Why Bernanke and co don’t understand low rates aren’t the solution to this kind of problem, I don’t understand, but I do understand the situation when I view it from that perspective.

  3. Gravatar of David Pearson David Pearson
    22. September 2011 at 08:01

    The Fed put seems to always have a strike price significantly below where markets believed it to be. When markets discover this, they trade back down to that strike, and the Fed massively intervenes. Rinse, repeat.

    Is the problem that the Fed is not managing market expectations well, or that there is the expectation of a put to begin with?

    Here’s a hypothesis: given any free Fed put (including an NGDP target), actors will maximize the value of that put by employing the maximum leverage/minimum liquidity possible. That is why we constantly land back in the soup of financial crisis.

  4. Gravatar of foosion foosion
    22. September 2011 at 08:04

    >>The TIPS markets show very clearly that investors have given up on the Fed.>>

    Investors are not happy.

    Real rates are 0% 10 year and 0.87% 30 year (and negative shorter), which is really bad if not worse.

    The nominal-TIPS spread is 1.77 at 10 years and 2.01 at 30 years, which is close to 2%, the Fed’s supposed inflation target.

  5. Gravatar of Full Employment Hawk Full Employment Hawk
    22. September 2011 at 08:25

    ” Greg Mankiwhave suggested a price level target with a 2% trend growth rate. These are both highly respected moderates”

    So when is Mankiw going to criticise Romney for arguing that the Fed should not do anything?

  6. Gravatar of James in london James in london
    22. September 2011 at 10:01

    Isn’t it also that the Fed is targetting 30 year interest rates to bring down mortgage rates, massively increase refis, and so help consumers in a fiscally neutral way? Isn’t this what Obama wants? And Bernanke is trying to provide? Not saying I agree with it as a policy, but am trying to see it from Bernanke/Obama’s viewpoint.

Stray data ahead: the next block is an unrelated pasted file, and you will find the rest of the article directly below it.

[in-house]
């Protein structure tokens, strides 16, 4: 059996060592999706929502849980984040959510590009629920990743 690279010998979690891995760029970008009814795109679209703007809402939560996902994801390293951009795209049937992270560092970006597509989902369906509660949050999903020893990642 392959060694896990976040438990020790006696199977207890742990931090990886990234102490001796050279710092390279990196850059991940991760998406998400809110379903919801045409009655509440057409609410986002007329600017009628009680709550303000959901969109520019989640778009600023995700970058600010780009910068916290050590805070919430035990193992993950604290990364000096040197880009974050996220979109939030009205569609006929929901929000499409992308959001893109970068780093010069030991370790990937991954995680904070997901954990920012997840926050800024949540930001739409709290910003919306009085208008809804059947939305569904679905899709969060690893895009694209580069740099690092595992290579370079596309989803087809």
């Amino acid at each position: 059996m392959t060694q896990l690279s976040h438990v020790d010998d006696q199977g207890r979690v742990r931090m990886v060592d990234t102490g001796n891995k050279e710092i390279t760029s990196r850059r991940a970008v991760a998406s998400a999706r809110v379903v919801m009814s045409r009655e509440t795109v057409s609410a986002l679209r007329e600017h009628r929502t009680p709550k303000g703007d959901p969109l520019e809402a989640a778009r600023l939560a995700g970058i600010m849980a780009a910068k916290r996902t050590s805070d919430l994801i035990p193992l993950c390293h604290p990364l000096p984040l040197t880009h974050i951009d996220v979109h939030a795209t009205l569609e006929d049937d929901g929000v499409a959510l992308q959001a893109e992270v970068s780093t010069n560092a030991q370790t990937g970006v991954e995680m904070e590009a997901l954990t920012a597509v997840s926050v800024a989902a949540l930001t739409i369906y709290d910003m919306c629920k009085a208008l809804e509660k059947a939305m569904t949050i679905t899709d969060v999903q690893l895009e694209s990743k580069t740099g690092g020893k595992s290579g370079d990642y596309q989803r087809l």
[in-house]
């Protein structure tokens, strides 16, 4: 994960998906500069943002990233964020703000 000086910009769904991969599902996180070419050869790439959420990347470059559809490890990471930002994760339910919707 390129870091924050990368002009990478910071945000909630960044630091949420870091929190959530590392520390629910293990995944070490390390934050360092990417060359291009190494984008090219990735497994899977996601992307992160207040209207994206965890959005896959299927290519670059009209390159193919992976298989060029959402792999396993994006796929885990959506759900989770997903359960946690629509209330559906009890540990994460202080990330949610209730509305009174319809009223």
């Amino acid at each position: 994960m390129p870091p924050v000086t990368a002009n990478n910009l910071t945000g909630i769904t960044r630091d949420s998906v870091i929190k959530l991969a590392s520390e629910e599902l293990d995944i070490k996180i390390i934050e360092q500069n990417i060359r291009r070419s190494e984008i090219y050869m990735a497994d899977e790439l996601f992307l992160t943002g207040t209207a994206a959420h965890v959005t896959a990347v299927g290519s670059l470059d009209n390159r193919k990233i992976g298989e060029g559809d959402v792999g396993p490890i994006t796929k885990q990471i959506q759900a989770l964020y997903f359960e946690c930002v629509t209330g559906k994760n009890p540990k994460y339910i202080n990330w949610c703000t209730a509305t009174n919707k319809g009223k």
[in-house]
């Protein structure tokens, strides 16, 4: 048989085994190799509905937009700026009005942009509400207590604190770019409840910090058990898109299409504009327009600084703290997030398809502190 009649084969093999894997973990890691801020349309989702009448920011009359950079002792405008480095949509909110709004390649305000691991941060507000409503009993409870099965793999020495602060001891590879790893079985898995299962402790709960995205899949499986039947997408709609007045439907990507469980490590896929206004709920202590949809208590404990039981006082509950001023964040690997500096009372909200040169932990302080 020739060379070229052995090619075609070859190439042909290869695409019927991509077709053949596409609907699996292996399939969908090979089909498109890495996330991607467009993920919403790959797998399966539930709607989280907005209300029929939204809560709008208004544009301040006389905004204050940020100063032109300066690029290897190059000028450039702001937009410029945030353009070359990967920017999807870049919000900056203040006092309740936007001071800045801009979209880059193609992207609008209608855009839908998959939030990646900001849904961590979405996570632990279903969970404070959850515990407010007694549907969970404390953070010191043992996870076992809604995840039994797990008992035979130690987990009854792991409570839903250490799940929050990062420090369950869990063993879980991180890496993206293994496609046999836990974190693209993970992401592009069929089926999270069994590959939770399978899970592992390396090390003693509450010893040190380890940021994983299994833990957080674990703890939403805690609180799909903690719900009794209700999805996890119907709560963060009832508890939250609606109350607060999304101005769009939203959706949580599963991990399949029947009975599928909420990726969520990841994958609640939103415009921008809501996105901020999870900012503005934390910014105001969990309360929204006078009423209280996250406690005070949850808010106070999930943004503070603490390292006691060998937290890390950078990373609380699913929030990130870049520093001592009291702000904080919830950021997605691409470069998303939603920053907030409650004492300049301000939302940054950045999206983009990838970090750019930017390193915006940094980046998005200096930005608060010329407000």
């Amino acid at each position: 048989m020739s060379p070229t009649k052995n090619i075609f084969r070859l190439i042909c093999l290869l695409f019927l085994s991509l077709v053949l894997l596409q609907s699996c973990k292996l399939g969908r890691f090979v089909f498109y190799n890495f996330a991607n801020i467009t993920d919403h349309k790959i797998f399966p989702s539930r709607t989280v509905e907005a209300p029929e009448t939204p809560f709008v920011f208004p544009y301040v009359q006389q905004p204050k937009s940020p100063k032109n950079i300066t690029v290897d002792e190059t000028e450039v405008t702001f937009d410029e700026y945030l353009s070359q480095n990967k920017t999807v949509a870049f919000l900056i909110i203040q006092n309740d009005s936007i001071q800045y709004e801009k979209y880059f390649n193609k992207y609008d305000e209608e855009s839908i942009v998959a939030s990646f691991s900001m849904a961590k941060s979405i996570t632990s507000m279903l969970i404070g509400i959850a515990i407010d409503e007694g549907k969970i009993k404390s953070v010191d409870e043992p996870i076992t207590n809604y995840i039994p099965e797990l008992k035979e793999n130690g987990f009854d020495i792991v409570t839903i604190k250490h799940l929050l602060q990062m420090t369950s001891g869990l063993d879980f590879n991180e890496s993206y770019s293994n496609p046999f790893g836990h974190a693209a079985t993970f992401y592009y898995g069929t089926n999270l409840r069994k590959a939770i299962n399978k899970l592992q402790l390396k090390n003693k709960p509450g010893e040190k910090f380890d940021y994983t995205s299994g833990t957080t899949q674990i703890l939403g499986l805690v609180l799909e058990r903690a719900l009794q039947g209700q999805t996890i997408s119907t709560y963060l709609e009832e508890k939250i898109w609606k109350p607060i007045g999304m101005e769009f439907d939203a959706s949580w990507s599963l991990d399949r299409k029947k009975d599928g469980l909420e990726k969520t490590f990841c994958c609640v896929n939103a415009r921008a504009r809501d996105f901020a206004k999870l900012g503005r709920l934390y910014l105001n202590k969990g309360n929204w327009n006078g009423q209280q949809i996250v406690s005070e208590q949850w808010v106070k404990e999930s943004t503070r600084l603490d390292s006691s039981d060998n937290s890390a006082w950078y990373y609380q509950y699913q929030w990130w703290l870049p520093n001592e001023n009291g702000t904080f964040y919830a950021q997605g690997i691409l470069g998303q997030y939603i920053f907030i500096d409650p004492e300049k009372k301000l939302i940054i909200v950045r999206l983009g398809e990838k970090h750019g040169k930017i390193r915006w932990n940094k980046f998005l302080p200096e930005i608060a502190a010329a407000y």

7. Gravatar of Scott Sumner Scott Sumner
    22. September 2011 at 15:58

    Ram, Very good observations. But the weird thing is that while plus 2% price level targeting (preferably core) is far from adequate, it is both much more than we currently have, and much less controversial in the eyes of many hard money types like Taylor and the writers at the WSJ. It’s an explicit price target.

    MikeDC, I agree.

    David, Yes, why can’t they see that in this horrible situation 2% inflation should be a floor, not a ceiling.

    foosion, The 5 year is even lower, and the Cleveland Fed said there are biases so the actual expected inflation is still lower. With 9% unemployment they shouldn’t be undershooting inflation targets. That’s nuts. It’s tighter policy than a mandate that ignores jobs completely.

    FEH, Not as long as he’s Romney’s adviser.

    James, Maybe, But if so Obama is mistaken, as I’m sure he didn’t want the market reaction.

  8. Gravatar of Full Employment Hawk Full Employment Hawk
    22. September 2011 at 21:36

    “FEH, Not as long as he’s Romney’s adviser.”

    I was being sarcastic.

Leave a Reply